Last month shortly after the release of her new book, “Food Safety Management Programs: Applications, Best Practices and Compliance,”Debby was interviewed by Sangita Viswanathan of Food Safety Tech. Read the interview with Debby below.

 
Food Safety Tech (FST): You have just published your new book, “Food Safety Management Programs: Applications, Best Practices and Compliance.” Can you tell us about the industry challenges that food safety and quality folks are facing today and that led you to write your new book?
Newslow: The world of food safety has become very complex. There are many different food safety standards, differing thoughts on what’s required for HACCP/HARPC programs, and the like. This book is designed to help clear up some of the confusion and help food safety and quality assurance professionals better understand how varying standards apply (or not) and how to develop a more efficient, value-added food safety program. As more and more companies are looking to re-vamp their food safety and quality programs, this book can be a good starting point.
FST: In your book you talk about how having an effective Food Safety Management System relates to the three-legged stool concept.  At a high level, can you explain what that concept means? 
Newslow: For a Food Safety Management System to be successful, an organization needs to have effective management review, corrective/preventive actions and internal audit programs. Consider these three attributes as three legs of a stool – when any one of those legs is weak it can cause the stool to topple. I have seen great food safety systems self-destruct quickly when one or more of the legs weaken. And, I have also seen dysfunctional systems become compliant and improve when these three programs are well defined and effective.
FST: In the book you say that ISO 9001 is really the foundation for many Food Safety Management Systems.  Can you explain why that is, and what makes the ISO concept important?
Newslow: ISO 9001 is an international standard directed at the quality management process of an organization. For more than 20 years, we have been debating whether or not there’s a place for ISO standards in the food industry. We’ve debated about ISO’s cost, documentation requirements and other complexities. But the structure of an effective ISO 9001 management system provides a great model for discipline and continuous improvement. And many food and beverage companies that have implemented an effective ISO based system have seen value added advantages.  It’s sometimes hard to put a dollar savings on something that didn’t happen – but we need to calculate these types of savings when considering the return on investment of an effective management system.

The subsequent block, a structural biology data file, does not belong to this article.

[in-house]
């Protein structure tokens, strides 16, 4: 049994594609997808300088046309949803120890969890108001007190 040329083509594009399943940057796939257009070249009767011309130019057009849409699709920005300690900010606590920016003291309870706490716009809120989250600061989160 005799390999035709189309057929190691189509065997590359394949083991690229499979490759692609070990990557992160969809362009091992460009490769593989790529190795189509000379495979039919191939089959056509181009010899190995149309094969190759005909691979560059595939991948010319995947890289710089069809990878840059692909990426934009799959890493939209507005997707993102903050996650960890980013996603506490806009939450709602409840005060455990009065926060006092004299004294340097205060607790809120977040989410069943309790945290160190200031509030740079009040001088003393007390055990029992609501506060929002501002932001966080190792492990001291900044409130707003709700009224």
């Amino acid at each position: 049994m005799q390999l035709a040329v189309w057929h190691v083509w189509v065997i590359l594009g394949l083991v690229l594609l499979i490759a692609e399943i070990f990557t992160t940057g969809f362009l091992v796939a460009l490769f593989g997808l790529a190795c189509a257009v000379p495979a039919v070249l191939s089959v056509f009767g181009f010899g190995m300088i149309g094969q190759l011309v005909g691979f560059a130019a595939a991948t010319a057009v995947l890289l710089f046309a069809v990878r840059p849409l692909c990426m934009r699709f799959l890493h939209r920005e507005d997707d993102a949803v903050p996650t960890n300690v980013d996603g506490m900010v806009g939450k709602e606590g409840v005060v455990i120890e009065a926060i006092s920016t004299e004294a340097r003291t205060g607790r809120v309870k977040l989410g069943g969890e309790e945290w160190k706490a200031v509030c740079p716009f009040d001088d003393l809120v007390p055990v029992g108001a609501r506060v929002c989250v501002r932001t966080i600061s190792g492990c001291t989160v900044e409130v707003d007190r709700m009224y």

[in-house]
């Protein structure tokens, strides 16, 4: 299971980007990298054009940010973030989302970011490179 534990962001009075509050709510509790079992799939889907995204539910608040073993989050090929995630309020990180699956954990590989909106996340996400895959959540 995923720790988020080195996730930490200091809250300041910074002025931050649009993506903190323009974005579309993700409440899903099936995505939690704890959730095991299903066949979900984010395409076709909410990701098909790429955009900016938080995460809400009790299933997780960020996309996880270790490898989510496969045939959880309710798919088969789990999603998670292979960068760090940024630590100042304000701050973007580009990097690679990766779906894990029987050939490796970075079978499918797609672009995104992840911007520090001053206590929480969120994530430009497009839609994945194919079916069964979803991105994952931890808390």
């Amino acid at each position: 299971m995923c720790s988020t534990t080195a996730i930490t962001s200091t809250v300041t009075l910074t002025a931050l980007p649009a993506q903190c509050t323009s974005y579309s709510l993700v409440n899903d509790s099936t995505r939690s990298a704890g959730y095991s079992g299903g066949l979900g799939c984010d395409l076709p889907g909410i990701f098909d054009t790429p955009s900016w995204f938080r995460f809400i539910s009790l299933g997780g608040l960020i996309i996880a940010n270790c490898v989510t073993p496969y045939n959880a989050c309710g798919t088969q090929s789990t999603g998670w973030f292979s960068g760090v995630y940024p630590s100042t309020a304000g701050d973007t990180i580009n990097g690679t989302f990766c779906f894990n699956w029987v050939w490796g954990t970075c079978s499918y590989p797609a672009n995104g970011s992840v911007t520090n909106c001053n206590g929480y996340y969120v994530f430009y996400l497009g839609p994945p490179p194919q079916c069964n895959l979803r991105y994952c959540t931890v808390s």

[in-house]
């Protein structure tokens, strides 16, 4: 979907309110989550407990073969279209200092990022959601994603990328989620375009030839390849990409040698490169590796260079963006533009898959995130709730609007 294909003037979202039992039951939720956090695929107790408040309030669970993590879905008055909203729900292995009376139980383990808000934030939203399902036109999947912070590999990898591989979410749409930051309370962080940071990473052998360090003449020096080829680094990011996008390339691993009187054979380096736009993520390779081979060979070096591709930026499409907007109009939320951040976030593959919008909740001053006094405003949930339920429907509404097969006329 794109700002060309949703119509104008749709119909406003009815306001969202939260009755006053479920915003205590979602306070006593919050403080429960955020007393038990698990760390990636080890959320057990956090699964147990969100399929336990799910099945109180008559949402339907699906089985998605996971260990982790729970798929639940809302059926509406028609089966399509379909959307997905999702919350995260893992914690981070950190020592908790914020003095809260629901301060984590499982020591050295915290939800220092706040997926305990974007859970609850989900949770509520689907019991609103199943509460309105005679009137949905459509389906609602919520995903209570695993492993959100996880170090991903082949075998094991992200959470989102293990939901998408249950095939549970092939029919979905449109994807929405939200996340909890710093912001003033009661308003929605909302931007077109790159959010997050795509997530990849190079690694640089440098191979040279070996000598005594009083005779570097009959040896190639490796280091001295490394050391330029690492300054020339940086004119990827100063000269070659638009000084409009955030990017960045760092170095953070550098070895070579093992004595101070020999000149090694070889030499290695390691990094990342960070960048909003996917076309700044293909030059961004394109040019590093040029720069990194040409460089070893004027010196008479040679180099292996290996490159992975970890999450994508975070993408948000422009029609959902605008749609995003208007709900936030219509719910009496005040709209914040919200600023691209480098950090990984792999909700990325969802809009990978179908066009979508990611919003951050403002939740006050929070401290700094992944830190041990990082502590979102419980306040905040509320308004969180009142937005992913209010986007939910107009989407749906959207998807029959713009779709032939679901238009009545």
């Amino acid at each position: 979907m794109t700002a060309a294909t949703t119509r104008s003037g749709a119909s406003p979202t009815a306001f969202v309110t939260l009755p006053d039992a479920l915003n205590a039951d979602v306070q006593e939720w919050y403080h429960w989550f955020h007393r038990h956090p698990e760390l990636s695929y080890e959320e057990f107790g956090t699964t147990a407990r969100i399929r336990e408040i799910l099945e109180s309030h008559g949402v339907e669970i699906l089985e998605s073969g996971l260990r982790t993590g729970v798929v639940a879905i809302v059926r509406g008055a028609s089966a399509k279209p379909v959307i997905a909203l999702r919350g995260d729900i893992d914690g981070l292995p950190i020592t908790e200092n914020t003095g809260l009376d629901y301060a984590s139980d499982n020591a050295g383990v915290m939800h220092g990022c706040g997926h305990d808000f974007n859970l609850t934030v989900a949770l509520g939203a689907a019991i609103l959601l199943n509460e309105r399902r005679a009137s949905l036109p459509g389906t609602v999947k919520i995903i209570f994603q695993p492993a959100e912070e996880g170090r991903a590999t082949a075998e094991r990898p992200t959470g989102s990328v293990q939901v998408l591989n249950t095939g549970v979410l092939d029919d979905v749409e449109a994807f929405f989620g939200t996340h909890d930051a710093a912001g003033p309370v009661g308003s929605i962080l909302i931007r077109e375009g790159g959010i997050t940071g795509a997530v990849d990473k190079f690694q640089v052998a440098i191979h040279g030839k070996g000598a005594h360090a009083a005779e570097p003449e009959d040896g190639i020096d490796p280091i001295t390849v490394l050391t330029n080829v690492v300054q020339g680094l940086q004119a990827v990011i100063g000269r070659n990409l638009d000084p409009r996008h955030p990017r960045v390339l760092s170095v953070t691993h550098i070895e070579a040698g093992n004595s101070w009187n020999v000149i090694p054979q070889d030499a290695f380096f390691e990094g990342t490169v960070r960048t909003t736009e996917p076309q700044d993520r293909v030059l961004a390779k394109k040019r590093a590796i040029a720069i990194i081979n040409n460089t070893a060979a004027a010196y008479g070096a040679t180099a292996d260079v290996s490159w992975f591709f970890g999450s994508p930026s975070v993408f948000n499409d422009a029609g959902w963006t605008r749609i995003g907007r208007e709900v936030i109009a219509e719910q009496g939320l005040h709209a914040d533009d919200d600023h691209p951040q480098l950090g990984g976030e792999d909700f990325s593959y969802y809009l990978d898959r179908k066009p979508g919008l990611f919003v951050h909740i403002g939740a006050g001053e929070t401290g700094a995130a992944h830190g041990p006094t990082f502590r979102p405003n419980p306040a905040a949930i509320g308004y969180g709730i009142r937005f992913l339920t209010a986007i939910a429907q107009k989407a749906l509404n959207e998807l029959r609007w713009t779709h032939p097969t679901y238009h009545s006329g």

FST: You also talk a lot about becoming certified to a Global Food Safety Initiative or GFSI-benchmarked approved standard. Why should an organization pursue one of these?
Newslow: GFSI approved schemes are recognized worldwide as Food Safety Management Systems that meet widely accepted, defined criteria. Being approved to a GFSI scheme adds additional value in that having such as system enhances the entire food safety umbrella. This scheme requires intense prerequisite program (PRP) compliance to specific requirements along with additional structural requirements. There are practical reasons as well given that many companies will not work with suppliers who are not GFSI-certified. There are a variety of schemes to choose from including those that are specific for a food sector. It is up to the organization to evaluate these and conduct due diligence to determine which scheme is best for their organization.